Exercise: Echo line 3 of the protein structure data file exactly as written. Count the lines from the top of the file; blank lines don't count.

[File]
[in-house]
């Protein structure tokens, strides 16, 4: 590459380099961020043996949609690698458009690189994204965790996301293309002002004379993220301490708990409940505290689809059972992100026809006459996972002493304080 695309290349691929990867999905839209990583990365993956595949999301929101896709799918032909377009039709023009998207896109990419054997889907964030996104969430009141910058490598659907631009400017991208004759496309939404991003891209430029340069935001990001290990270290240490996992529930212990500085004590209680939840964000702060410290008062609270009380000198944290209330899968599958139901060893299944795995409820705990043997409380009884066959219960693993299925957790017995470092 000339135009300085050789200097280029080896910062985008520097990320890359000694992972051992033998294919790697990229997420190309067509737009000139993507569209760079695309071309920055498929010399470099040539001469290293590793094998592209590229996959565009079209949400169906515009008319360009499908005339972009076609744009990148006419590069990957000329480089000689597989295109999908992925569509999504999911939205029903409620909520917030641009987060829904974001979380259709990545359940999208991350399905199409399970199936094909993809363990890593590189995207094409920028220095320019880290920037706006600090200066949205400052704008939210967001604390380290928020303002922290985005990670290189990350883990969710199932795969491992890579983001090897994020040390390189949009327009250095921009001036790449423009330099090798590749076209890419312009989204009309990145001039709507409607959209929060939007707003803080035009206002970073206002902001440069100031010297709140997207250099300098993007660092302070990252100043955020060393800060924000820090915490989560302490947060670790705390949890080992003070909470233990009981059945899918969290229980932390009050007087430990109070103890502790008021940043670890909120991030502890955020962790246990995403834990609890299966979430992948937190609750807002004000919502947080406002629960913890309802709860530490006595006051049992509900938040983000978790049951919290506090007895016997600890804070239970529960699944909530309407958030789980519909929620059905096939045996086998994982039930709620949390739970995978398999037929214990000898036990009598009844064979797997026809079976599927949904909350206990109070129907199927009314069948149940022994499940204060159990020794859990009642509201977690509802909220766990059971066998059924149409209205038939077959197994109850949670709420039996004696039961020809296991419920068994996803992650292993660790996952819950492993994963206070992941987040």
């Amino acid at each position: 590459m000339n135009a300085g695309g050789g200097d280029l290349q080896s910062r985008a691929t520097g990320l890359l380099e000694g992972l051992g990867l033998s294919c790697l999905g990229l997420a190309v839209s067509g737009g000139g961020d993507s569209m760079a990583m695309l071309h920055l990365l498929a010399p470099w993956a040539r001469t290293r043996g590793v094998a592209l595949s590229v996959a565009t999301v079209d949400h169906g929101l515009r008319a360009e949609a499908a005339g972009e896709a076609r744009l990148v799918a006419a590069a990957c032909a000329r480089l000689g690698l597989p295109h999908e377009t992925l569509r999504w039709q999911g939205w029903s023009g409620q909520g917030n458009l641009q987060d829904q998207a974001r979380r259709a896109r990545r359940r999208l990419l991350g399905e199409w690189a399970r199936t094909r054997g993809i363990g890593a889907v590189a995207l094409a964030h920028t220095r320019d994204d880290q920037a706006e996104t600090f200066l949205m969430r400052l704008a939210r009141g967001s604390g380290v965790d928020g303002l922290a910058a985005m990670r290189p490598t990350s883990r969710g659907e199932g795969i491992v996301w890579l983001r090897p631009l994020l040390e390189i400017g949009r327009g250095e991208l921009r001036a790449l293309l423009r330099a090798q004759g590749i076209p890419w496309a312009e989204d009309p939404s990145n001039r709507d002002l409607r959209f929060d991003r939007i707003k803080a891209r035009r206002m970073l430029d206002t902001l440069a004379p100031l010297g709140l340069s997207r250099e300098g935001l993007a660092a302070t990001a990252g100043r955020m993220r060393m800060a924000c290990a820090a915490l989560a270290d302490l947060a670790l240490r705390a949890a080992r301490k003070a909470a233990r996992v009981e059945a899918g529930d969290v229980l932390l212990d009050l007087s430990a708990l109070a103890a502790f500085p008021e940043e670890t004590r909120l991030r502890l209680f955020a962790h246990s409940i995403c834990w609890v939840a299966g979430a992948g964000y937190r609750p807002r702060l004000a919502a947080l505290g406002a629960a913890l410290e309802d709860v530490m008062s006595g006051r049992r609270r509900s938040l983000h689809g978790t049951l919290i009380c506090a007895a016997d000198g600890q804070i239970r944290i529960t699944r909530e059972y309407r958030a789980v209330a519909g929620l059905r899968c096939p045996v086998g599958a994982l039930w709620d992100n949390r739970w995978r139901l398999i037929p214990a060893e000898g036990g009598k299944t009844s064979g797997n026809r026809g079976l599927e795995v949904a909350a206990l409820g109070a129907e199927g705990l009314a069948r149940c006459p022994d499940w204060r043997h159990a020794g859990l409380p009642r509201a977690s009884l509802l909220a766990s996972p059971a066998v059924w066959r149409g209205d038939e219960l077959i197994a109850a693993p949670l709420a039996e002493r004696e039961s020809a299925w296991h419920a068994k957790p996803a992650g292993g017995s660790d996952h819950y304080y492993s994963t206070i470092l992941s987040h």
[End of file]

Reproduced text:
């Amino acid at each position: 590459m000339n135009a300085g695309g050789g200097d280029l290349q080896s910062r985008a691929t520097g990320l890359l380099e000694g992972l051992g990867l033998s294919c790697l999905g990229l997420a190309v839209s067509g737009g000139g961020d993507s569209m760079a990583m695309l071309h920055l990365l498929a010399p470099w993956a040539r001469t290293r043996g590793v094998a592209l595949s590229v996959a565009t999301v079209d949400h169906g929101l515009r008319a360009e949609a499908a005339g972009e896709a076609r744009l990148v799918a006419a590069a990957c032909a000329r480089l000689g690698l597989p295109h999908e377009t992925l569509r999504w039709q999911g939205w029903s023009g409620q909520g917030n458009l641009q987060d829904q998207a974001r979380r259709a896109r990545r359940r999208l990419l991350g399905e199409w690189a399970r199936t094909r054997g993809i363990g890593a889907v590189a995207l094409a964030h920028t220095r320019d994204d880290q920037a706006e996104t600090f200066l949205m969430r400052l704008a939210r009141g967001s604390g380290v965790d928020g303002l922290a910058a985005m990670r290189p490598t990350s883990r969710g659907e199932g795969i491992v996301w890579l983001r090897p631009l994020l040390e390189i400017g949009r327009g250095e991208l921009r001036a790449l293309l423009r330099a090798q004759g590749i076209p890419w496309a312009e989204d009309p939404s990145n001039r709507d002002l409607r959209f929060d991003r939007i707003k803080a891209r035009r206002m970073l430029d206002t902001l440069a004379p100031l010297g709140l340069s997207r250099e300098g935001l993007a660092a302070t990001a990252g100043r955020m993220r060393m800060a924000c290990a820090a915490l989560a270290d302490l947060a670790l240490r705390a949890a080992r301490k003070a909470a233990r996992v009981e059945a899918g529930d969290v229980l932390l212990d009050l007087s430990a708990l109070a103890a502790f500085p008021e940043e670890t004590r909120l991030r502890l209680f955020a962790h246990s409940i995403c834990w609890v939840a299966g979430a992948g964000y937190r609750p807002r702060l004000a919502a947080l505290g406002a629960a913890l410290e309802d709860v530490m008062s006595g006051r049992r609270r509900s938040l983000h689809g978790t049951l919290i009380c506090a007895a016997d000198g600890q804070i239970r944290i529960t699944r909530e059972y309407r958030a789980v209330a519909g929620l059905r899968c096939p045996v086998g599958a994982l039930w709620d992100n949390r739970w995978r139901l398999i037929p214990a060893e000898g036990g009598k299944t009844s064979g797997n026809r026809g079976l599927e795995v949904a909350a206990l409820g109070a129907e199927g705990l009314a069948r149940c006459p022994d499940w204060r043997h159990a020794g859990l409380p009642r509201a977690s009884l509802l909220a766990s996972p059971a066998v059924w066959r149409g209205d038939e219960l077959i197994a109850a693993p949670l709420a039996e002493r004696e039961s020809a299925w296991h419920a068994k957790p996803a992650g292993g017995s660790d996952h819950y304080y492993s994963t206070i470092l992941s987040h």